Programs focusing on basic research in biomedical fields should be included in Series 26. Programs focusing on clinical sciences and research should be included in Series 51. Series 61 includes residency programs that prepare medical doctors, osteopathic doctors, and podiatrists for certification in recognized specialties, but do not award academic degrees. For example, a program that focuses on the scientific study of the cardiovascular system and its disorders and diseases and prepares individuals for research careers should be reported in 26.0907 Cardiovascular Science. A program that prepares a medical doctor to do research and results in a degree other than an MD should be included in 51.1401 Medical Scientist. A residency program that prepares physicians to specialize in and manage cardiac conditions, but does not result in an academic degree, should be reported as 61.0804 Cardiovascular Disease. Please note that while Series 61 is included in the CIP, it is not reported on the IPEDS Completion Survey.

Instructional programs generally lead to a bachelor’s degree or higher in one of the engineering fields are generally reported under Series 14. Series 14 also includes Pre-Engineering programs designed as preparation for entry into baccalaureate-level engineering programs. Instructional programs that generally support the work of engineers and which include “technology” or “technician” in the title are generally reported under Series 15. Series 15 also includes engineering-related fields such as Engineering/Industrial Management.

Generalized, undifferentiated communication programs should be reported under code 09.0100 Communication, General, while programs that focus on Speech Communication and Rhetoric, and that are taught in Communication Departments or Schools of Communication, should be reported under code 09.0101 Speech Communication and Rhetoric. Instructional programs which focus on Mass Communication or the Media should be reported under code 09.0102 Mass Communication/ Media Studies.

Programs that focus on Area, Ethnic, Cultural, Gender, or Group Studies should be reported under Series 05. Instructional programs that primarily focus on the study of foreign languages, along with their literature and/or linguistics, should be reported under Series 16. For example, instructional programs that focus on Russian Language and Literature should be reported under code 16.0402 Russian Language and Literature, while instructional programs that focus on Russian history, society, politics, and culture should be reported under code 05.0110 Russian Studies.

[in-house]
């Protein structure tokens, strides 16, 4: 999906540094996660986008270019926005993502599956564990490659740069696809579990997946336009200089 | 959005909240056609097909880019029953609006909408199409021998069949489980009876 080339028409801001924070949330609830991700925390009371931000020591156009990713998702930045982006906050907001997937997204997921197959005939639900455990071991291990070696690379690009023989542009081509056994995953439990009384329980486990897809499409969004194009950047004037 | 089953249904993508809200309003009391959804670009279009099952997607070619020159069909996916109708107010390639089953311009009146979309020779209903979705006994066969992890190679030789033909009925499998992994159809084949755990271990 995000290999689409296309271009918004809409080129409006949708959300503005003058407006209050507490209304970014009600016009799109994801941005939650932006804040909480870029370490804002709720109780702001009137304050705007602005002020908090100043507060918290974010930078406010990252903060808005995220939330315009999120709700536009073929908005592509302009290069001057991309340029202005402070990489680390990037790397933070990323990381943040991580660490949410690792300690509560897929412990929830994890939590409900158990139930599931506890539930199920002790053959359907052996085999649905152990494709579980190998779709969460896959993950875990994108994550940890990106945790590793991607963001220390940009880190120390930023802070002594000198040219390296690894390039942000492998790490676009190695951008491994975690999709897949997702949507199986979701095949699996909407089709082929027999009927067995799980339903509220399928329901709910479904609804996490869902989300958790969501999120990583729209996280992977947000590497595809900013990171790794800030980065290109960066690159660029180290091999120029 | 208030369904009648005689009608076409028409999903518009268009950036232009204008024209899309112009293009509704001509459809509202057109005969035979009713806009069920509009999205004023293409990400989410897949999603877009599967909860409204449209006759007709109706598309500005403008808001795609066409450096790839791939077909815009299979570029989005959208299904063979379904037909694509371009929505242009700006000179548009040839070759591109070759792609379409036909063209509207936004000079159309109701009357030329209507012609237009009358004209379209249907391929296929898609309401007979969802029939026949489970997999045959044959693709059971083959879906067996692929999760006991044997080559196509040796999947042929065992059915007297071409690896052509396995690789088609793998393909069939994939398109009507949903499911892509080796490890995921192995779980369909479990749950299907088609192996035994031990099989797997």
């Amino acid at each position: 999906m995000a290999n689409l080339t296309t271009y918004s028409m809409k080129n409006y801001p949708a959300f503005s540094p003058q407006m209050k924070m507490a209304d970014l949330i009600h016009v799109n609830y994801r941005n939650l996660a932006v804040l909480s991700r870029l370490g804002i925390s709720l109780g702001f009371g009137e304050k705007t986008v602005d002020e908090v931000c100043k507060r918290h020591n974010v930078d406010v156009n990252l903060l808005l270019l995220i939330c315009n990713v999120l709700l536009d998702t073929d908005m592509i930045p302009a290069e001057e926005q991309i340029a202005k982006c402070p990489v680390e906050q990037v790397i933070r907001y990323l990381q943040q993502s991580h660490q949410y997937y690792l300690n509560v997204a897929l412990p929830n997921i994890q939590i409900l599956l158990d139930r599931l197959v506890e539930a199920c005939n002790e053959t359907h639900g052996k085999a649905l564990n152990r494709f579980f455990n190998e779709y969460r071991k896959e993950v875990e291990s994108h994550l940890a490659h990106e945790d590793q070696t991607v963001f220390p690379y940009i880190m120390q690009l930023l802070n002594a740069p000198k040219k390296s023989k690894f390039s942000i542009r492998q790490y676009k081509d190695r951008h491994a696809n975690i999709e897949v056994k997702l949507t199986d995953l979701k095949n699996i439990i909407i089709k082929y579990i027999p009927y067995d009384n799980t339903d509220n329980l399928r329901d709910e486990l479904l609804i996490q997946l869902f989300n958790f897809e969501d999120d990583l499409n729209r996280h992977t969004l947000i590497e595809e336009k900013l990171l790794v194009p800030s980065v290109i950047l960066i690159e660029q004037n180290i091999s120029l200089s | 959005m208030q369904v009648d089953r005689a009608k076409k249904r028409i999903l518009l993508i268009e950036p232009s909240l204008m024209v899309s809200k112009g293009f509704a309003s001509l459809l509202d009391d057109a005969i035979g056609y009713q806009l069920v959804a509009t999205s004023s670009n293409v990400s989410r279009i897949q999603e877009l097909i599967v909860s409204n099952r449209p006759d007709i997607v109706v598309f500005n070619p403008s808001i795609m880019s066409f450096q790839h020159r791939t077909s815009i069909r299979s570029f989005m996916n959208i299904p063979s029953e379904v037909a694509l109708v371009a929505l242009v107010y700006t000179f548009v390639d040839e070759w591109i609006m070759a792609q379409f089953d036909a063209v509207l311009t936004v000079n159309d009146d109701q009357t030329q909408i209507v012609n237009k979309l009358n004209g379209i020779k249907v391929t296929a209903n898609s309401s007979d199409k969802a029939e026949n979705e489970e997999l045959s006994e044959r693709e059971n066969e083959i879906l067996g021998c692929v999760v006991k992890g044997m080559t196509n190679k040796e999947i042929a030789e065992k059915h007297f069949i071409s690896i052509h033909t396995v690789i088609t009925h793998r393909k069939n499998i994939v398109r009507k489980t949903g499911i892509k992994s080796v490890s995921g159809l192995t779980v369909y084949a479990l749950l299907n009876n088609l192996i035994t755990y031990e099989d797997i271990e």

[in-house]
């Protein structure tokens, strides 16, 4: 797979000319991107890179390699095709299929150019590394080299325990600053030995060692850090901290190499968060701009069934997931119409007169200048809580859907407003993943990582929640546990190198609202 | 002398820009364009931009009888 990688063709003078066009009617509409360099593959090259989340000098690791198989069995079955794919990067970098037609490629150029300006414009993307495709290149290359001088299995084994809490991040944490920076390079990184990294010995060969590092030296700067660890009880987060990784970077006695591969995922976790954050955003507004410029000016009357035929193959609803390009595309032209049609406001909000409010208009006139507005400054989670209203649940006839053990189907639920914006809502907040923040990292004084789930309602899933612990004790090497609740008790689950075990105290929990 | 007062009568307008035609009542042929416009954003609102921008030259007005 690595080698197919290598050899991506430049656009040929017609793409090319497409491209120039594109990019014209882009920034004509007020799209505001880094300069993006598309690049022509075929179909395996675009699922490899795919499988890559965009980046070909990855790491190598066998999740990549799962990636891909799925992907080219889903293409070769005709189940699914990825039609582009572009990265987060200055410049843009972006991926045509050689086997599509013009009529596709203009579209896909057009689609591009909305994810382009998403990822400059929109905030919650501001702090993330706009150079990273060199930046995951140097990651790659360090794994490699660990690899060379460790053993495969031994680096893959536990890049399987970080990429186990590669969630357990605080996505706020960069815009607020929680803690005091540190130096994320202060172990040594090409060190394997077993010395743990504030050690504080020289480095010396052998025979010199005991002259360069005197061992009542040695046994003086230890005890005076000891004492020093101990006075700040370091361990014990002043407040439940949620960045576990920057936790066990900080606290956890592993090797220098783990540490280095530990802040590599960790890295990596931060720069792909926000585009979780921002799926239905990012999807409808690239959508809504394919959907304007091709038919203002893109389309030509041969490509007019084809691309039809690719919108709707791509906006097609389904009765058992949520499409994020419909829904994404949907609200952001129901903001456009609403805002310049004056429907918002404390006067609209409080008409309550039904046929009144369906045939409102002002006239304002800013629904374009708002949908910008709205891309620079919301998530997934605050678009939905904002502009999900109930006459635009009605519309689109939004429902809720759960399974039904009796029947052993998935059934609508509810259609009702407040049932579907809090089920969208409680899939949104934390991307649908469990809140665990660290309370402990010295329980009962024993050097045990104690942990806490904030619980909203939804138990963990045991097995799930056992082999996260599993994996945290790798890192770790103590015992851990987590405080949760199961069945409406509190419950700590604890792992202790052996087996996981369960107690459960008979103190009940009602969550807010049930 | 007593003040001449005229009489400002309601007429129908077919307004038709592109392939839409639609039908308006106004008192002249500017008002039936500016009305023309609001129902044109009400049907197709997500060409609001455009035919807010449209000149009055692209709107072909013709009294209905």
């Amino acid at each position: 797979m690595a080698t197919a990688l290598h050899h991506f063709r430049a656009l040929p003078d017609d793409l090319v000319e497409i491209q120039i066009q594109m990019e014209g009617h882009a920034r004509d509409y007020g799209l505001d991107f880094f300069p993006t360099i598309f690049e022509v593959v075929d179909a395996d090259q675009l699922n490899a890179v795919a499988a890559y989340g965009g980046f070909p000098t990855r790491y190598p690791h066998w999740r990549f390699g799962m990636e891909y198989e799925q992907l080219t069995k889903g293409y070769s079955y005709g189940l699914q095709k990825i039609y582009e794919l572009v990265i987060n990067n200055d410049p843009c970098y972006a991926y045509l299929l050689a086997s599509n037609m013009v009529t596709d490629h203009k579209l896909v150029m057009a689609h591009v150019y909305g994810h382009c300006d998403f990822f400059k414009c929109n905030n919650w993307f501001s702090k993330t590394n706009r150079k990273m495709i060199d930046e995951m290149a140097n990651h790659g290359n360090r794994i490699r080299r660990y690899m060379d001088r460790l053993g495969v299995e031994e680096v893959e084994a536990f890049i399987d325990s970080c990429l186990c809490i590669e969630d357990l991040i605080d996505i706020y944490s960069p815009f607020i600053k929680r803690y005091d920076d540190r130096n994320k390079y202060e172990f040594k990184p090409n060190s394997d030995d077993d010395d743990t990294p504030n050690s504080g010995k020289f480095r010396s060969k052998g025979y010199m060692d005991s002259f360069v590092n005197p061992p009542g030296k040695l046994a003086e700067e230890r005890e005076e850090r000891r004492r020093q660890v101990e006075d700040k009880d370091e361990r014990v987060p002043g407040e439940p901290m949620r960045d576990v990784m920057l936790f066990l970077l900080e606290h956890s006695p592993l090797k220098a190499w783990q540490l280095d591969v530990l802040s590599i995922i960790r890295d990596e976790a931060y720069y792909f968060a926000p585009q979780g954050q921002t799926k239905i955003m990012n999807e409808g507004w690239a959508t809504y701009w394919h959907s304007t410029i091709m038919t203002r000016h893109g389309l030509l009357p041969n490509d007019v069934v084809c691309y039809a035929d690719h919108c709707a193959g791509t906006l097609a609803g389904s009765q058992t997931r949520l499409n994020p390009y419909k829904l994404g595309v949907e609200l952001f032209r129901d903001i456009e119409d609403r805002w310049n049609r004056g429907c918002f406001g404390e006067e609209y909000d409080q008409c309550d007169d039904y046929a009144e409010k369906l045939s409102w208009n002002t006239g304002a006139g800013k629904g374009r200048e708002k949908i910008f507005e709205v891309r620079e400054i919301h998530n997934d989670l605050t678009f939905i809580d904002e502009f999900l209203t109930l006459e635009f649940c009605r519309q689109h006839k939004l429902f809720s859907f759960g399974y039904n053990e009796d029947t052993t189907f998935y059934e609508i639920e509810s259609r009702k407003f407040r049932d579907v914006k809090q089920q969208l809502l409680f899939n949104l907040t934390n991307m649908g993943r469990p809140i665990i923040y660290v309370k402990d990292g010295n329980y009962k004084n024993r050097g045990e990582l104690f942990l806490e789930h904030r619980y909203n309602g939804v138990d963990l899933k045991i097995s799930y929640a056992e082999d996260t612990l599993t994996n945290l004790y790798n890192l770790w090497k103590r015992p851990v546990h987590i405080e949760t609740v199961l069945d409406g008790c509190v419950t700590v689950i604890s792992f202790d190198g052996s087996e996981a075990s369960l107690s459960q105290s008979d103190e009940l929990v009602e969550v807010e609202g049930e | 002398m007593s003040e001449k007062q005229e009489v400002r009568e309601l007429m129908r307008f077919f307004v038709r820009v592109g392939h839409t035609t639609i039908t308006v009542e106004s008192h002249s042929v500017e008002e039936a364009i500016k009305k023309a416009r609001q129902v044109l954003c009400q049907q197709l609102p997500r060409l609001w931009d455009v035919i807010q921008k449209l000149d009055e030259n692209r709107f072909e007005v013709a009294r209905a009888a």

Because institutions offer programs at different levels of specificity, it is necessary to provide CIP codes that represent the most general to the most specific types of programs; these programs are interrelated and may sometimes overlap. We encourage users to (1) scan the content of the entire series to become familiar with the types of codes provided, and (2) search electronically for specific program titles found at their institution. This should ensure the most accurate reporting. For example, a CIP user would report a general "Asian Studies" program under 05.0103 Asian Studies/Civilization, but an "East Asian Studies” program under 05.0104 East Asian Studies, “Chinese Studies” under 05.0123 Chinese Studies, and so on. The same principle applies to the language programs in series 16.

Programs which focus on two or more literary traditions in their original language or translation should be coded under 16.0104 Comparative Literature, while programs that focus specifically on English language literature should be reported under one of the codes in series 23.14. Programs that focus on the transmission, reception, production, and interpretation of texts should be reported under 30.5301 Textual Studies.

Degrees that are awarded without specifying a program of study should be coded under 24.0102 General Studies.

Student-designed majors or individualized majors which are multidisciplinary in nature and which cross two or more two-digit CIP series should be reported under 30.0000 Multi/Interdisciplinary Studies, General. Student-designed majors or individualized majors, which focus on a single field of study should be reported under 24.0101 Liberal Arts and Sciences/Liberal Studies. For example, a student-designed degree in Mathematics and Music would be reported under code 30.0000 Multi-/Interdisciplinary Studies, General, while a student-designed degree in Modern Thought would be reported under 24.0101 Liberal Arts and Sciences/Liberal Studies.